New Jersey Attorney General Stuart Rabner and Acting Consumer Affairs Director Stephen B. Nolan recently issued a warning to New Jersey residents about a foreclosure rescue scam involving "surplus funds", the money that represents that portion of the sale proceeds of a foreclosure sale that is left over after the proceeds are first applied to paying off the amount owed to a foreclosing mortgage lender and, (apparently) in New Jersey, any unpaid real estate taxes, according to a Press Release
from the New Jersey AG's office.
These surplus funds, also referred to as the "surplus money", "excess funds" or "overage" (and possibly other terms), represent the homeowner's equity in his/her home that they are entitled to claim after the foreclosure sale takes place. Therefore, and contrary to what some foreclosure rescue operators will falsely have people believe, when a homeowner loses his/her home in a foreclosure sale, the home equity, if any, is not necessarily lost
. If the sale price exceeds the amount owed, the balance (ie. the surplus funds) is typically held in an account by the court that ordered the sale and it simply sits there until the homeowner comes forward and claims it (or until a scam artist comes forward, forges or otherwise tricks the homeowner into signing the necessary paperwork, and steals it - see, for example, Arrests Made in South Florida Foreclosure Scams
, involving an alleged theft of foreclosure surplus funds that may have victimized at least 20 Florida homeowners).
Further, because of the significant increase in third party investors attending and bidding at these foreclosure sales throughout the U.S. over the last few years (in large part due to the spike in property values in many parts of the country during the early 2000's; in some part due to the "foreclosure investing" infomercials on late night cable TV), the sale prices at these foreclosure sales have typically come pretty close to full fair market value (unlike the old days when an investor could pick up a pretty good deal at a significant discount at these forced sales). As a result, it has been quite common for there to be surplus funds left over after a foreclosure sale took place and a foreclosing lender got paid off on its outstanding loan.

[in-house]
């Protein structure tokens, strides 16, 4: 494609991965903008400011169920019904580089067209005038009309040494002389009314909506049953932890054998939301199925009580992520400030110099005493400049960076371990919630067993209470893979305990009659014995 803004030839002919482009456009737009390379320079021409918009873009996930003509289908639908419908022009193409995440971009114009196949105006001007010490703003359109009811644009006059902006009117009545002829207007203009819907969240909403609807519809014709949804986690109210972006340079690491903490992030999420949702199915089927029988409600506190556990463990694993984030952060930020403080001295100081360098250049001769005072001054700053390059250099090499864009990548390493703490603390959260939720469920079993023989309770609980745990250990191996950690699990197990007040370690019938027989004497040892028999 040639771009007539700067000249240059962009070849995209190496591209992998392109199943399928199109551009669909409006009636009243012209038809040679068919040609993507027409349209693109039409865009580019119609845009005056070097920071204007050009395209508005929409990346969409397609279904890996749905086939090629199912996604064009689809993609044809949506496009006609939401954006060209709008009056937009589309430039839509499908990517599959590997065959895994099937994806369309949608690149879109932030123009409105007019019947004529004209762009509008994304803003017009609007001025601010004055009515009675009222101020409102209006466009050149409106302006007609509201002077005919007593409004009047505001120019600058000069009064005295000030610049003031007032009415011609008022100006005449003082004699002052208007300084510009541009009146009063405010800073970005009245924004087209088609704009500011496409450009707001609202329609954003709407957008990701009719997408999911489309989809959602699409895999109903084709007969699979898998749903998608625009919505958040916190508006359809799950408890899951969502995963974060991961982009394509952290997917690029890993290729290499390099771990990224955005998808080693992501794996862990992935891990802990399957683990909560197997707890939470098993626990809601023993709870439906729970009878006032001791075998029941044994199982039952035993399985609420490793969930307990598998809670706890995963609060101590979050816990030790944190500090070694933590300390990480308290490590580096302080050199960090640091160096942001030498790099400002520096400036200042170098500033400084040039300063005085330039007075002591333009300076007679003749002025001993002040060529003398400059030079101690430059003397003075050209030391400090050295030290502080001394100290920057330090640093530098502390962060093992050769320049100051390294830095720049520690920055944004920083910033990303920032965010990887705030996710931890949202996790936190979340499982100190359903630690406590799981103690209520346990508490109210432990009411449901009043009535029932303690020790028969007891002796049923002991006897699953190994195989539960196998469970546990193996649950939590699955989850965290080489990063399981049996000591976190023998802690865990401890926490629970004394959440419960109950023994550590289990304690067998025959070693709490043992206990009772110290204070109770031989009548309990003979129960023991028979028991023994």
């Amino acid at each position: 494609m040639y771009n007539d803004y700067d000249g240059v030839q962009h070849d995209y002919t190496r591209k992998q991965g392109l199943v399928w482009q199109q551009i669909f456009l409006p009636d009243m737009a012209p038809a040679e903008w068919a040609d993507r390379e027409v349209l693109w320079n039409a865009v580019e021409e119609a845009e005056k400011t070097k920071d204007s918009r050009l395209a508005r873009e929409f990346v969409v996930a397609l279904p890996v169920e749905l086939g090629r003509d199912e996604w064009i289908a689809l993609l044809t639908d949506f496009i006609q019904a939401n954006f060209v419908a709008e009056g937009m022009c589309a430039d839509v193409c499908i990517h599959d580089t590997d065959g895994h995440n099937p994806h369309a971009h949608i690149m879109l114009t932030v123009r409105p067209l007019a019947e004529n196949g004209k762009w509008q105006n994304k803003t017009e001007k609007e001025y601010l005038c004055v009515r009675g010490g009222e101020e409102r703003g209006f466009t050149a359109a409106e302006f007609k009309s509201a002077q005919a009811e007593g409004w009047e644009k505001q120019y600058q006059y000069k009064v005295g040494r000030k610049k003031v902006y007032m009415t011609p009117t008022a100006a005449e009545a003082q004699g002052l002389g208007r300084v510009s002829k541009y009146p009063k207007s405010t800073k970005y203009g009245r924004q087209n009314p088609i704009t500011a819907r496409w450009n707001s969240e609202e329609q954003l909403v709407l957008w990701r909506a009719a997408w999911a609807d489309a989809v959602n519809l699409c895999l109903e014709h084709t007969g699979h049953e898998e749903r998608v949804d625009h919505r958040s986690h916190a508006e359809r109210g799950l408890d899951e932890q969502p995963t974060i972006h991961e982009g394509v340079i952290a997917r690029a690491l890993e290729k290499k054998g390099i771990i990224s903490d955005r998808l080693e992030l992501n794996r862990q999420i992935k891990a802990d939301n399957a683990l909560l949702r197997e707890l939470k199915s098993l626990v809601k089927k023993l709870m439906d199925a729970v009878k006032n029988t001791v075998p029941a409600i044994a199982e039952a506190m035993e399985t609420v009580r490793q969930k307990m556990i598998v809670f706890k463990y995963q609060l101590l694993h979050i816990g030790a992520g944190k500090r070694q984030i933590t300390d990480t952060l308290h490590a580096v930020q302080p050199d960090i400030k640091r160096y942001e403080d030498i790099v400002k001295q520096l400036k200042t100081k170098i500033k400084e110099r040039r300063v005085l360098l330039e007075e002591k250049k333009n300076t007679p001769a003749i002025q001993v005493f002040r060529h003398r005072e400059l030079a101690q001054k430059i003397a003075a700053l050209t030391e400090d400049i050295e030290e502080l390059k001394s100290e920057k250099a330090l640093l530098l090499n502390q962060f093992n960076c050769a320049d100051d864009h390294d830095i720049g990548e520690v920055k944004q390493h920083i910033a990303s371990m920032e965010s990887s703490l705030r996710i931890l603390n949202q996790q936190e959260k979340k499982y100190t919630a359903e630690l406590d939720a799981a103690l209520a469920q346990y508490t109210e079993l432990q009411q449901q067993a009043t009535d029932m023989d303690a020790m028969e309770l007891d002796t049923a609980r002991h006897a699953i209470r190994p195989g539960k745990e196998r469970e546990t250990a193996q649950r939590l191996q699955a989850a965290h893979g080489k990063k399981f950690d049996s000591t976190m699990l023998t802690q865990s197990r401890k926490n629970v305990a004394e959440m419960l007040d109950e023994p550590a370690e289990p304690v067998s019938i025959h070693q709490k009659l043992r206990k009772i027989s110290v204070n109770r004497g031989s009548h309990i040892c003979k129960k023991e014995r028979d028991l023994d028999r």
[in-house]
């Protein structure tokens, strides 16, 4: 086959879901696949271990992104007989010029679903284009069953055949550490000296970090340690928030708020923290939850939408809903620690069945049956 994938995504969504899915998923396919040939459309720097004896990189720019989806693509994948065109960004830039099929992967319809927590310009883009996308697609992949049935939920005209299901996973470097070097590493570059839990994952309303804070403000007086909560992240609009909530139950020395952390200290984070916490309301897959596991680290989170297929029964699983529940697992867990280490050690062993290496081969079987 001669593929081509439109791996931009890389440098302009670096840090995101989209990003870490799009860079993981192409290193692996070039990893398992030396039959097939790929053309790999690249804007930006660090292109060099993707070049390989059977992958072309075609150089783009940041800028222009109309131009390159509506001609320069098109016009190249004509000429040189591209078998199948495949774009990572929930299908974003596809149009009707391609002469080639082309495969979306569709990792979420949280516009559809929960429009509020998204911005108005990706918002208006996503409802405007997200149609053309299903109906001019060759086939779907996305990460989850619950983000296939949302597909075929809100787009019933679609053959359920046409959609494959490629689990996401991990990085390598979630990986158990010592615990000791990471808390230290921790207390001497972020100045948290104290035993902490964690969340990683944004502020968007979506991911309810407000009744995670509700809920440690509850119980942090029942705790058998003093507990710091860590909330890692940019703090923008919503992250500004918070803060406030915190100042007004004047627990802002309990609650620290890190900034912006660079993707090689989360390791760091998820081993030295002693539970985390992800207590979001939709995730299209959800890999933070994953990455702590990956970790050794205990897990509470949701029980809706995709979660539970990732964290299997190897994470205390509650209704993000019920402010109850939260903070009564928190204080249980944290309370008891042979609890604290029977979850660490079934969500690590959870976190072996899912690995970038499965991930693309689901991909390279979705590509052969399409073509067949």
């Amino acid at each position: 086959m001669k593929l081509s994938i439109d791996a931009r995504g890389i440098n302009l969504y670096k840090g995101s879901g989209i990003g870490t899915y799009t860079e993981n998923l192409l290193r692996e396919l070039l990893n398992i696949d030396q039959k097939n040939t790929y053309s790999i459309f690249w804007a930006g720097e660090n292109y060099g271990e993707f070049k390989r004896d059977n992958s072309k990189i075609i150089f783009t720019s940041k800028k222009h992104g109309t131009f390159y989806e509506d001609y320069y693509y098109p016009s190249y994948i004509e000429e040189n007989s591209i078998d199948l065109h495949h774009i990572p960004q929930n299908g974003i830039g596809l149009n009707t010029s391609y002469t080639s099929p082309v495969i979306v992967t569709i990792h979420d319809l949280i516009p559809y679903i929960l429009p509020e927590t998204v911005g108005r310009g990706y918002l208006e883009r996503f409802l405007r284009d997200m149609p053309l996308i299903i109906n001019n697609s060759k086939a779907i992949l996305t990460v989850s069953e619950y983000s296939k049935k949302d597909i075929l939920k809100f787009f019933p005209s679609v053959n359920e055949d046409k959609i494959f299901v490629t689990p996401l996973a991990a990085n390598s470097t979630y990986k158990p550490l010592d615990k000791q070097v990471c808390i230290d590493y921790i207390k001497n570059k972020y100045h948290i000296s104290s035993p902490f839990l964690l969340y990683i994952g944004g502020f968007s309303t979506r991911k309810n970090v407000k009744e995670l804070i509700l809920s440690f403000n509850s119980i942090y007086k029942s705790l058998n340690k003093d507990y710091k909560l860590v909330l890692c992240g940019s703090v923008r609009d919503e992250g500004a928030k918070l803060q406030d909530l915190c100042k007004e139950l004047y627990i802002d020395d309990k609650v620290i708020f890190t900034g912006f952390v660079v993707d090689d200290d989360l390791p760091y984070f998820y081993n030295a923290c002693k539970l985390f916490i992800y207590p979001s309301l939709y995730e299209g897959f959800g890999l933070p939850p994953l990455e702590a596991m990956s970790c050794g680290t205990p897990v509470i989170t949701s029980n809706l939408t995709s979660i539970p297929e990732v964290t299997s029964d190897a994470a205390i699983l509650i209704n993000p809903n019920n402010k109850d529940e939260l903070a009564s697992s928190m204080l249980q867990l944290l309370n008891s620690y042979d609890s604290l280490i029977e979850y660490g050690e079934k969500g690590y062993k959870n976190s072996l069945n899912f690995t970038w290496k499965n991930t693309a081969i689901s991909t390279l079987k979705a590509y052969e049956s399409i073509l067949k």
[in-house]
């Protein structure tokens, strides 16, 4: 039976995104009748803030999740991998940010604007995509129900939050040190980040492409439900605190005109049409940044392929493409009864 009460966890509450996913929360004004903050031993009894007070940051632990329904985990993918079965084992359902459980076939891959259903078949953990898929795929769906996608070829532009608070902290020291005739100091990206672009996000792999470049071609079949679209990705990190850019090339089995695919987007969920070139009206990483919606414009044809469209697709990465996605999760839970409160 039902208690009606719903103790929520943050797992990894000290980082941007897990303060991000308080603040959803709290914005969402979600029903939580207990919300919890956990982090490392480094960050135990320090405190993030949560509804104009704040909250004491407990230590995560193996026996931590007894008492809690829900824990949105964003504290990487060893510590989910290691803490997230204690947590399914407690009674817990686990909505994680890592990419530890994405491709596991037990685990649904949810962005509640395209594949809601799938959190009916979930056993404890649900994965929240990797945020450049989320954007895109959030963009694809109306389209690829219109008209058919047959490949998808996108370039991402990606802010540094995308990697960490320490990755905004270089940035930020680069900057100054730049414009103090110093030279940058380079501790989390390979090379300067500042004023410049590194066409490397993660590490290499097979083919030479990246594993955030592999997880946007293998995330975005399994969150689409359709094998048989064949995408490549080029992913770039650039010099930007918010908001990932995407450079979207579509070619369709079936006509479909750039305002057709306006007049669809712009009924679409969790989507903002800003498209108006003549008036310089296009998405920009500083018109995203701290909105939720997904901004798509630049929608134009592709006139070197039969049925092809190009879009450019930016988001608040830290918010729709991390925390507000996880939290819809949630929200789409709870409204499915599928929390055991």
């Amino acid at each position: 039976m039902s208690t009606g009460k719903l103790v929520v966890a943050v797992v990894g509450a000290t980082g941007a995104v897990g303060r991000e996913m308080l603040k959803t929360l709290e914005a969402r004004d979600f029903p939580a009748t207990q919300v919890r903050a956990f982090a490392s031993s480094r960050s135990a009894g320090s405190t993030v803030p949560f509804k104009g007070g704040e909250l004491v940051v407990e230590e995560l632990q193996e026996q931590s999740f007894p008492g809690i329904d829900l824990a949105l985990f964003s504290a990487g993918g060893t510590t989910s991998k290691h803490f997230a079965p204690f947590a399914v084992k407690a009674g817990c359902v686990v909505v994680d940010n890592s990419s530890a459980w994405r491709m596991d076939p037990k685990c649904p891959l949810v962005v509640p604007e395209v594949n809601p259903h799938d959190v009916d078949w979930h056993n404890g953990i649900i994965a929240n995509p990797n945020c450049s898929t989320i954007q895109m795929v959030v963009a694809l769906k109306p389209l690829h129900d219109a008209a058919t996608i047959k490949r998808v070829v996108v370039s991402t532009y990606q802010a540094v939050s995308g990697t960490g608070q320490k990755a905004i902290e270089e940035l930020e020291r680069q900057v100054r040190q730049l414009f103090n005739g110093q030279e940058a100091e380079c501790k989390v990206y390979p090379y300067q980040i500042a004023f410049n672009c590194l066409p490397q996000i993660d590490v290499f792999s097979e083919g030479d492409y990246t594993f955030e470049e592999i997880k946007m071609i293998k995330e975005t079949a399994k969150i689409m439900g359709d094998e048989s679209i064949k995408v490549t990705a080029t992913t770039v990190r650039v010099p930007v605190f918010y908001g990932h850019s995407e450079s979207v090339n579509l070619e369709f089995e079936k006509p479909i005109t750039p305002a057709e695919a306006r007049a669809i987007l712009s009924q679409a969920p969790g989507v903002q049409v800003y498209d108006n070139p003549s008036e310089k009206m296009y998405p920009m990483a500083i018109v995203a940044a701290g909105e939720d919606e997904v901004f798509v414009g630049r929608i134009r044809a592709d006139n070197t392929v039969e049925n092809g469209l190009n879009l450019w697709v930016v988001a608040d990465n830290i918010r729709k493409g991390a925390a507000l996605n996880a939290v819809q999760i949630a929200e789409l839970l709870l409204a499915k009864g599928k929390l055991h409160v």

Due to the fact that many homeowners are unaware of their rights to the surplus money, a profit opportunity is open for both the ethical and the unethical to capitalize on the recovery of these surplus funds. This is the case in spite of the fact that, at least in New Jersey, homeowners can obtain the surplus funds on their own simply by filing a simple form and paying less than $100 (if you're a New Jersey resident, more information is available from the New Jersey Superior Court Trust Fund Unit at 609-292-3937; my guess is that other local court systems throughout the rest of the U.S. have some type of system for assisting homeowners recover their surplus funds).
The unethical and the con artists who have gotten into this area of foreclosure rescue have engaged in one of two forms of this scam (which can be thought of as a creative form of "equity stripping"
) and which are described in the Press Release. To read more, see Consumers Cautioned About “Surplus Funds” Scams Amid Rising Foreclosure Filings
For concise, one page brochures warning against scams involving the surplus money left after a foreclosure sale, see:
To read about the recent legal action settled by the Washington State Attorney General against three foreclosure rescue operators involving a "surplus funds" scam, see More On AG McKenna's Settlement With Foreclosure Rescue Operators
Click here to Watch the TV report on the Washington case on Channel 4 KOMO-TVEditor's Note
I suspect that, because of the general downturn in values in the real estate market recently, more and more lenders will be foreclosing on homes on which they're owed more than what the properties are worth; these properties are said to be "upside down". In these cases, the foreclosing mortgage lenders will be stuck buying these "upside down" properties themselves at a foreclosure auction or forced into allowing the properties to be sold to third party bidders at said auction for less than the amount owed. Accordingly, in these cases there will be no surplus funds for homeowners to claim.(corrected 3-22-07).